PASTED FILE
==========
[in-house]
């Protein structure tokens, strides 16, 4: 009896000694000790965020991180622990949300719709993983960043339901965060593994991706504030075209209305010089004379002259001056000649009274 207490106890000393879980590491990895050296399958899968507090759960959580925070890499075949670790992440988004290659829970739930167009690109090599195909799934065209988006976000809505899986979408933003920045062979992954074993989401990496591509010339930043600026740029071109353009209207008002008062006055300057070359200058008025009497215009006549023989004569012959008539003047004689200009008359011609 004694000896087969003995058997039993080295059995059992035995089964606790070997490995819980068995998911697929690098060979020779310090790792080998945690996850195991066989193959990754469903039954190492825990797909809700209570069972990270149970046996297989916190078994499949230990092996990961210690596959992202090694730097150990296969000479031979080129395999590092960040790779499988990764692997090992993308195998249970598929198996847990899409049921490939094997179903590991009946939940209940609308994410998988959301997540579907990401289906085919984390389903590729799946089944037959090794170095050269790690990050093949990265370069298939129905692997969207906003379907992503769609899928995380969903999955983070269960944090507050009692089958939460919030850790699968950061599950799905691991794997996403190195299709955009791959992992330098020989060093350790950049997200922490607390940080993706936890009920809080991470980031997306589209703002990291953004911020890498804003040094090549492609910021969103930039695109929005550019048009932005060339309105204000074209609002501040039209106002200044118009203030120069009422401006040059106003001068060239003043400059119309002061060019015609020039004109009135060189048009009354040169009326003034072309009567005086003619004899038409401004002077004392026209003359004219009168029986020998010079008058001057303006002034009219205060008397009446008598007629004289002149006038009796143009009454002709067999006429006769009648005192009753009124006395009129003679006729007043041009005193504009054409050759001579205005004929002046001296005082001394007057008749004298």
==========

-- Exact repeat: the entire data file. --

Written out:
[in-house]
């Protein structure tokens, strides 16, 4: 009896000694000790965020991180622990949300719709993983960043339901965060593994991706504030075209209305010089004379002259001056000649009274 207490106890000393879980590491990895050296399958899968507090759960959580925070890499075949670790992440988004290659829970739930167009690109090599195909799934065209988006976000809505899986979408933003920045062979992954074993989401990496591509010339930043600026740029071109353009209207008002008062006055300057070359200058008025009497215009006549023989004569012959008539003047004689200009008359011609 004694000896087969003995058997039993080295059995059992035995089964606790070997490995819980068995998911697929690098060979020779310090790792080998945690996850195991066989193959990754469903039954190492825990797909809700209570069972990270149970046996297989916190078994499949230990092996990961210690596959992202090694730097150990296969000479031979080129395999590092960040790779499988990764692997090992993308195998249970598929198996847990899409049921490939094997179903590991009946939940209940609308994410998988959301997540579907990401289906085919984390389903590729799946089944037959090794170095050269790690990050093949990265370069298939129905692997969207906003379907992503769609899928995380969903999955983070269960944090507050009692089958939460919030850790699968950061599950799905691991794997996403190195299709955009791959992992330098020989060093350790950049997200922490607390940080993706936890009920809080991470980031997306589209703002990291953004911020890498804003040094090549492609910021969103930039695109929005550019048009932005060339309105204000074209609002501040039209106002200044118009203030120069009422401006040059106003001068060239003043400059119309002061060019015609020039004109009135060189048009009354040169009326003034072309009567005086003619004899038409401004002077004392026209003359004219009168029986020998010079008058001057303006002034009219205060008397009446008598007629004289002149006038009796143009009454002709067999006429006769009648005192009753009124006395009129003679006729007043041009005193504009054409050759001579205005004929002046001296005082001394007057008749004298």